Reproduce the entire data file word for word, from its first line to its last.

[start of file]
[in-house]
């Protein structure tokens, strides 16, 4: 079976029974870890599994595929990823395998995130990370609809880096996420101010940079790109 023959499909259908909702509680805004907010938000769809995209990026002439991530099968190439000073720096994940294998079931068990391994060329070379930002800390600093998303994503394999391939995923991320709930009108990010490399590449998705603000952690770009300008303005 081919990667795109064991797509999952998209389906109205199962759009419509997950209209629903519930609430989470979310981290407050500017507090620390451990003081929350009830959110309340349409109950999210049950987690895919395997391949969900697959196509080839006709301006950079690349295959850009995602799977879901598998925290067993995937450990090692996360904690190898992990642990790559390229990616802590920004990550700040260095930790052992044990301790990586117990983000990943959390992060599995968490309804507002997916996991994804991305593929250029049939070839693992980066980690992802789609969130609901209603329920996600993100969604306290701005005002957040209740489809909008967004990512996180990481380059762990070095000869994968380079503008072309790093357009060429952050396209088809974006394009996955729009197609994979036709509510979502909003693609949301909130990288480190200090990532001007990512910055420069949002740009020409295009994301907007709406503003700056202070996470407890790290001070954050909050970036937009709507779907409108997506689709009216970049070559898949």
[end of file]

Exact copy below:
[in-house]
């Protein structure tokens, strides 16, 4: 079976029974870890599994595929990823395998995130990370609809880096996420101010940079790109 023959499909259908909702509680805004907010938000769809995209990026002439991530099968190439000073720096994940294998079931068990391994060329070379930002800390600093998303994503394999391939995923991320709930009108990010490399590449998705603000952690770009300008303005 081919990667795109064991797509999952998209389906109205199962759009419509997950209209629903519930609430989470979310981290407050500017507090620390451990003081929350009830959110309340349409109950999210049950987690895919395997391949969900697959196509080839006709301006950079690349295959850009995602799977879901598998925290067993995937450990090692996360904690190898992990642990790559390229990616802590920004990550700040260095930790052992044990301790990586117990983000990943959390992060599995968490309804507002997916996991994804991305593929250029049939070839693992980066980690992802789609969130609901209603329920996600993100969604306290701005005002957040209740489809909008967004990512996180990481380059762990070095000869994968380079503008072309790093357009060429952050396209088809974006394009996955729009197609994979036709509510979502909003693609949301909130990288480190200090990532001007990512910055420069949002740009020409295009994301907007709406503003700056202070996470407890790290001070954050909050970036937009709507779907409108997506689709009216970049070559898949």